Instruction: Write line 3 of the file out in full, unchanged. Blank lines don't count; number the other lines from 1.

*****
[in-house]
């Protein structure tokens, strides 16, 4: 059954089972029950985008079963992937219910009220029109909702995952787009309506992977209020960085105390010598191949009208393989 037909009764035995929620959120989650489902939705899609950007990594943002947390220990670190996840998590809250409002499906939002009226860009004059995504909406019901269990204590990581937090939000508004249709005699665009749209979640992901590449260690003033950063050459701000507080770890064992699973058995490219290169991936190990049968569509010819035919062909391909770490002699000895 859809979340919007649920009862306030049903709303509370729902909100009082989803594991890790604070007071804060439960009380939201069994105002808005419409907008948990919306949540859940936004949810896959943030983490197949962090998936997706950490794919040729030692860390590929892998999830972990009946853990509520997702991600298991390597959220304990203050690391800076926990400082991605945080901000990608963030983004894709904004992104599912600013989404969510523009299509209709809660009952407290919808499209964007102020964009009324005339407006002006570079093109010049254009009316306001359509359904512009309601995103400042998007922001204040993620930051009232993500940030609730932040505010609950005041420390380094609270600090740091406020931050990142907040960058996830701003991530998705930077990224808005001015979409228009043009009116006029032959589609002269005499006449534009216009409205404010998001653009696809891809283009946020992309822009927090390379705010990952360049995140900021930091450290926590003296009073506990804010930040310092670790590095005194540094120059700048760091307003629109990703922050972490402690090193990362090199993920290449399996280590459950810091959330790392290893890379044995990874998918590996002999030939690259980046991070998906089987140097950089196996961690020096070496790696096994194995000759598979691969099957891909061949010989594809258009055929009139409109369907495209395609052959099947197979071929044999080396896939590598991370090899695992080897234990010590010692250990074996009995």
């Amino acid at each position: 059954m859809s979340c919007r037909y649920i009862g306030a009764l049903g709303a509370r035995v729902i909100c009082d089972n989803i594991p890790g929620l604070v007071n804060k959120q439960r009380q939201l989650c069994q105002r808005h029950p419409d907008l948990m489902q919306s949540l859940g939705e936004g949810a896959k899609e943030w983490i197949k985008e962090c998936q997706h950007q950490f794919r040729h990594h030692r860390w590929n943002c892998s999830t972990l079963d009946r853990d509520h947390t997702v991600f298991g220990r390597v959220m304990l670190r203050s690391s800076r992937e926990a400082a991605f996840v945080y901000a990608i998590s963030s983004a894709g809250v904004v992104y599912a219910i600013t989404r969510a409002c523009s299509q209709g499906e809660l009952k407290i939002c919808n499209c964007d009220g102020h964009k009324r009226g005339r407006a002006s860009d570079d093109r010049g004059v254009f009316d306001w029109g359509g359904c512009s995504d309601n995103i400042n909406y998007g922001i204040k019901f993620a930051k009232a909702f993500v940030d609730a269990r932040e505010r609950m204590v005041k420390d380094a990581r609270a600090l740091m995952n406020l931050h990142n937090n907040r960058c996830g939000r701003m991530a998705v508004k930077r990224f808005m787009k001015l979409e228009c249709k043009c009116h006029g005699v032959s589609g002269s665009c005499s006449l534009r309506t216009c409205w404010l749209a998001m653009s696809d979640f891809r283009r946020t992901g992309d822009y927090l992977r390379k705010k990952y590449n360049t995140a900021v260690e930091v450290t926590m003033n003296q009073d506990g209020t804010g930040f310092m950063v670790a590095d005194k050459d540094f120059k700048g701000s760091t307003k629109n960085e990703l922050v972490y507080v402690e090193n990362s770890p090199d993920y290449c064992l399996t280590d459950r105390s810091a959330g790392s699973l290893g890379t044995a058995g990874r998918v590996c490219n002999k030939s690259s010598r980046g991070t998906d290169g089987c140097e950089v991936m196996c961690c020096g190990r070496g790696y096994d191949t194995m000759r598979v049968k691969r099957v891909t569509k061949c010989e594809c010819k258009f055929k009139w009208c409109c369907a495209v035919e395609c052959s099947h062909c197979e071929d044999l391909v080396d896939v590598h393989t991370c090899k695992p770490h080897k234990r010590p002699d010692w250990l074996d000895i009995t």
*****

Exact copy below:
């Amino acid at each position: 059954m859809s979340c919007r037909y649920i009862g306030a009764l049903g709303a509370r035995v729902i909100c009082d089972n989803i594991p890790g929620l604070v007071n804060k959120q439960r009380q939201l989650c069994q105002r808005h029950p419409d907008l948990m489902q919306s949540l859940g939705e936004g949810a896959k899609e943030w983490i197949k985008e962090c998936q997706h950007q950490f794919r040729h990594h030692r860390w590929n943002c892998s999830t972990l079963d009946r853990d509520h947390t997702v991600f298991g220990r390597v959220m304990l670190r203050s690391s800076r992937e926990a400082a991605f996840v945080y901000a990608i998590s963030s983004a894709g809250v904004v992104y599912a219910i600013t989404r969510a409002c523009s299509q209709g499906e809660l009952k407290i939002c919808n499209c964007d009220g102020h964009k009324r009226g005339r407006a002006s860009d570079d093109r010049g004059v254009f009316d306001w029109g359509g359904c512009s995504d309601n995103i400042n909406y998007g922001i204040k019901f993620a930051k009232a909702f993500v940030d609730a269990r932040e505010r609950m204590v005041k420390d380094a990581r609270a600090l740091m995952n406020l931050h990142n937090n907040r960058c996830g939000r701003m991530a998705v508004k930077r990224f808005m787009k001015l979409e228009c249709k043009c009116h006029g005699v032959s589609g002269s665009c005499s006449l534009r309506t216009c409205w404010l749209a998001m653009s696809d979640f891809r283009r946020t992901g992309d822009y927090l992977r390379k705010k990952y590449n360049t995140a900021v260690e930091v450290t926590m003033n003296q009073d506990g209020t804010g930040f310092m950063v670790a590095d005194k050459d540094f120059k700048g701000s760091t307003k629109n960085e990703l922050v972490y507080v402690e090193n990362s770890p090199d993920y290449c064992l399996t280590d459950r105390s810091a959330g790392s699973l290893g890379t044995a058995g990874r998918v590996c490219n002999k030939s690259s010598r980046g991070t998906d290169g089987c140097e950089v991936m196996c961690c020096g190990r070496g790696y096994d191949t194995m000759r598979v049968k691969r099957v891909t569509k061949c010989e594809c010819k258009f055929k009139w009208c409109c369907a495209v035919e395609c052959s099947h062909c197979e071929d044999l391909v080396d896939v590598h393989t991370c090899k695992p770490h080897k234990r010590p002699d010692w250990l074996d000895i009995t």